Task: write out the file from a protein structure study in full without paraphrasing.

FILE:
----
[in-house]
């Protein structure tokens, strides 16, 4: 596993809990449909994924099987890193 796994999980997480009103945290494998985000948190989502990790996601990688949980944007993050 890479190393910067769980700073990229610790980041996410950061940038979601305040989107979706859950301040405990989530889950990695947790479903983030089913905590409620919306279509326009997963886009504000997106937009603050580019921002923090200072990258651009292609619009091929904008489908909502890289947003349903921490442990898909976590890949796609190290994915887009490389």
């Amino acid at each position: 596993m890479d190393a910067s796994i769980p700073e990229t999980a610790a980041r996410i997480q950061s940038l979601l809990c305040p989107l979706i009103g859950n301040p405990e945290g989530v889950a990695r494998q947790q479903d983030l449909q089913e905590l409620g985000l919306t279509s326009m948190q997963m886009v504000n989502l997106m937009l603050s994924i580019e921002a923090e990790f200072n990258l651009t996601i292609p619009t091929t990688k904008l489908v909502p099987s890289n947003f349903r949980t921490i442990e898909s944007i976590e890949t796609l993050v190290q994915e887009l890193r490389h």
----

[in-house]
């Protein structure tokens, strides 16, 4: 596993809990449909994924099987890193 796994999980997480009103945290494998985000948190989502990790996601990688949980944007993050 890479190393910067769980700073990229610790980041996410950061940038979601305040989107979706859950301040405990989530889950990695947790479903983030089913905590409620919306279509326009997963886009504000997106937009603050580019921002923090200072990258651009292609619009091929904008489908909502890289947003349903921490442990898909976590890949796609190290994915887009490389």
């Amino acid at each position: 596993m890479d190393a910067s796994i769980p700073e990229t999980a610790a980041r996410i997480q950061s940038l979601l809990c305040p989107l979706i009103g859950n301040p405990e945290g989530v889950a990695r494998q947790q479903d983030l449909q089913e905590l409620g985000l919306t279509s326009m948190q997963m886009v504000n989502l997106m937009l603050s994924i580019e921002a923090e990790f200072n990258l651009t996601i292609p619009t091929t990688k904008l489908v909502p099987s890289n947003f349903r949980t921490i442990e898909s944007i976590e890949t796609l993050v190290q994915e887009l890193r490389h």